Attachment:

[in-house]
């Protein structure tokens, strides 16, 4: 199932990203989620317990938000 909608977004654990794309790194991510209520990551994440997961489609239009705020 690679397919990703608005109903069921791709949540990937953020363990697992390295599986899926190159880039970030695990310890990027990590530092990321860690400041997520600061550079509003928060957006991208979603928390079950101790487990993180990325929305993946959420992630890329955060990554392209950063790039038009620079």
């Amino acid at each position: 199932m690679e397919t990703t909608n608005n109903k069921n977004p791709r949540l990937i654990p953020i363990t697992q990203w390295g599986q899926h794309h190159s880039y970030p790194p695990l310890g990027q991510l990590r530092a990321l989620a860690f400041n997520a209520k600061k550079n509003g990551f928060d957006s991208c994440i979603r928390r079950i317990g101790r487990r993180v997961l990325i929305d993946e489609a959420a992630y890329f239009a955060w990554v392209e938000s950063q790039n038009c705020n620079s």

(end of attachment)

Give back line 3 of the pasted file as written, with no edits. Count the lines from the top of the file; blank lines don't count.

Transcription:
């Amino acid at each position: 199932m690679e397919t990703t909608n608005n109903k069921n977004p791709r949540l990937i654990p953020i363990t697992q990203w390295g599986q899926h794309h190159s880039y970030p790194p695990l310890g990027q991510l990590r530092a990321l989620a860690f400041n997520a209520k600061k550079n509003g990551f928060d957006s991208c994440i979603r928390r079950i317990g101790r487990r993180v997961l990325i929305d993946e489609a959420a992630y890329f239009a955060w990554v392209e938000s950063q790039n038009c705020n620079s």